Whether it’s the clean charm of Shashi Kapoor in Mr Romeo (1974) or the spicy hot Ram-Rambo-Romeo (Ranveer Singh) served up for mass female cardiac arrest in Sanjay Leela Bhansali’s Goliyon Ki Raasleela Ram-Leela (2013), these gentleman lovers are years senior to William Shakespeare’s teenage Romeo. He was best played by 17-year-old Leonard Whiting in Franco Zeffereli’s movie Romeo and Juliet (1968) and best remembered as 22-year-old Leonardo Di Caprio in Baz Luhrmann’s fast- spinning version of the tragedy from 1996.

Alas for Shakespeare! For all the beauty of his poetry and for all the éclat of Romeo on stage or screen adaptations, Yogi Adityanath’s Anti-Romeo squad in Uttar Pradesh has conjured Romeo up to be a feckless hoodlum, a creature who has exponentially gained an identity of carnal calling and is now a viral disease infecting a pure and sacred state. Roadside Romeos are out for a rum time with any or many a wide-eyed waif of assumed virginity.

Ask the vigilantes and the cops. They know a Romeo when they see one. He is a college boy, offering to drop a female classmate home. He is seen on a park bench in close proximity with a young woman who doesn’t seem at all in danger. But she is in danger. Or she might be. Or she will be. The cops just know it.

At a time where “ancient grudge breaks to new mutiny” and “where civil blood makes civil hands unclean,” everyone can watch the public shaming of such a Romeo as he is pulled off his bike or hustled off the park bench. He could be made to crouch and hold his ears or have his hair shaved off. Anyone is allowed to take pictures and upload them on the internet. Later, when the media reports the matter, there are measures against the policemen for going too far, but the anti-Romeo squads are nevertheless alerted to watch over young couples in the comfort of each other’s company.

Senior members of society bless the squads because they firmly believe that girl children must be protected. It is of no consequence whether the girl is now a woman in her adult years, of sound mind and capable of taking decisions. She is forever the child of her parents and a child of her larger family, the state. Whether large or small, would any family like its members to be with ill-intentioned reprobates?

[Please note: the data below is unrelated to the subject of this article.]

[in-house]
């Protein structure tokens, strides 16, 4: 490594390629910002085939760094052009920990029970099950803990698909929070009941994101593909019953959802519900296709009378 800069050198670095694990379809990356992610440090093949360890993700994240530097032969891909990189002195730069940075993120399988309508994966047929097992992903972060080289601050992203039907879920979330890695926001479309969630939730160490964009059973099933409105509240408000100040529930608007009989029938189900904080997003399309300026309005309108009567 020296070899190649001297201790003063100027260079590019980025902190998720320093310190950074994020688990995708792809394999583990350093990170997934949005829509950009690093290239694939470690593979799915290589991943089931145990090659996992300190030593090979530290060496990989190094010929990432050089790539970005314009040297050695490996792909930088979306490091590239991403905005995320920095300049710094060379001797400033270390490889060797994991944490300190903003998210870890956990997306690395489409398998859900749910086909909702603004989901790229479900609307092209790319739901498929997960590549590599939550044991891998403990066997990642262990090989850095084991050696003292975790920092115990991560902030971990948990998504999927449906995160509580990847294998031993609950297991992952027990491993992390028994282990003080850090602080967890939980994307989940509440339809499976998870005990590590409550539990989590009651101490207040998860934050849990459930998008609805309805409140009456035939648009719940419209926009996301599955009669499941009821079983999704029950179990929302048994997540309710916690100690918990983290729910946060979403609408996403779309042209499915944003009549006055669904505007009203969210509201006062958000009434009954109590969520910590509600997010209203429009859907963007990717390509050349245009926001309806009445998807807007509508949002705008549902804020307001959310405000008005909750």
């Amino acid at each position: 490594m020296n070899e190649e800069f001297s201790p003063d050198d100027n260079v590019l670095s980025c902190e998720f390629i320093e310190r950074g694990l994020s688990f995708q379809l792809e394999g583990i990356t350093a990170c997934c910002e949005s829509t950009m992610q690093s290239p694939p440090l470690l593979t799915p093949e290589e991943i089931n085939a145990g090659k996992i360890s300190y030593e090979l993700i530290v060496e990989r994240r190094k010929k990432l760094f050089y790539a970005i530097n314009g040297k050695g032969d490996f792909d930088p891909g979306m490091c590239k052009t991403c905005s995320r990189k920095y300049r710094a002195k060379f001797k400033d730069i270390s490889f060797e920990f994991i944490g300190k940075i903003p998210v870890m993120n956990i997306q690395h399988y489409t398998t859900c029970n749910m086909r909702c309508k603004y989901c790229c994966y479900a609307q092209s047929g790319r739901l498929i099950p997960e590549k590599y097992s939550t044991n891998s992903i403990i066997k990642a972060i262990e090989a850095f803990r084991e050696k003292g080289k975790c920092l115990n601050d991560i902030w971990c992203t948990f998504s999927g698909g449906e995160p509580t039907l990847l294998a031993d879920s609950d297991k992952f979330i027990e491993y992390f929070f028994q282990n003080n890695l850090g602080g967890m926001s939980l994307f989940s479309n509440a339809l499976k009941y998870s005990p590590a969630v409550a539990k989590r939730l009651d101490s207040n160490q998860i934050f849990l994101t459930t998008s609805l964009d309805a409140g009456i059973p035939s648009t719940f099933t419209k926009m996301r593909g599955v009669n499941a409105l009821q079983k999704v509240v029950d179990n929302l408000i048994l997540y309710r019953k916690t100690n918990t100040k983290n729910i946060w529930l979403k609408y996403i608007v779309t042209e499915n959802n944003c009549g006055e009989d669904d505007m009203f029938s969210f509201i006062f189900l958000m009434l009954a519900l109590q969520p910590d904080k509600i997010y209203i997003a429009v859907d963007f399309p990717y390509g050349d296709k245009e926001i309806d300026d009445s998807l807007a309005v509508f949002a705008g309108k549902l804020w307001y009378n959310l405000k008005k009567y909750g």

Strangely, ill intention has not so far been of concern in a male getting a quick feel up when a bus lurches and a woman passenger crashes against him. Nor is it seen in the taxi or auto rickshaw driver who stops when hailed, refuses the woman passenger but gives her a quick look over before speeding away. These are momentary things, almost like rape , which a noted Indian parliamentarian called “a small mistake,” because after all, “boys will be boys”.

Shakespeare’s Romeo is described by Juliet as “the god of my idolatry”. He is a mild-mannered, dreamy lover and “Verona brags of him to be a virtuous and well govern’d youth”. He is sensitive, artistic, has suffered the rejection of Rosaline and now finds a girl who knows her mind.

Juliet describes her love to be as “boundless as the sea”. In Shakespeare’s play, it is Juliet who risks more than Romeo. Staking parental disapproval, she will not marry Paris, the handsome hunk singled out to be her best match. After Tybalt, a beloved cousin, is killed accidentally by Romeo and he is banished from Verona, Juliet sabotages a forced marriage to Paris by feigning a terrifying death.

At just 13, Juliet is possibly the youngest of Shakespeare’s characters. Alone in her struggle, distraught and terrified though she is of the possible consequences, Juliet’s courage of conviction shines till her last moment.

Where art thou, Juliet?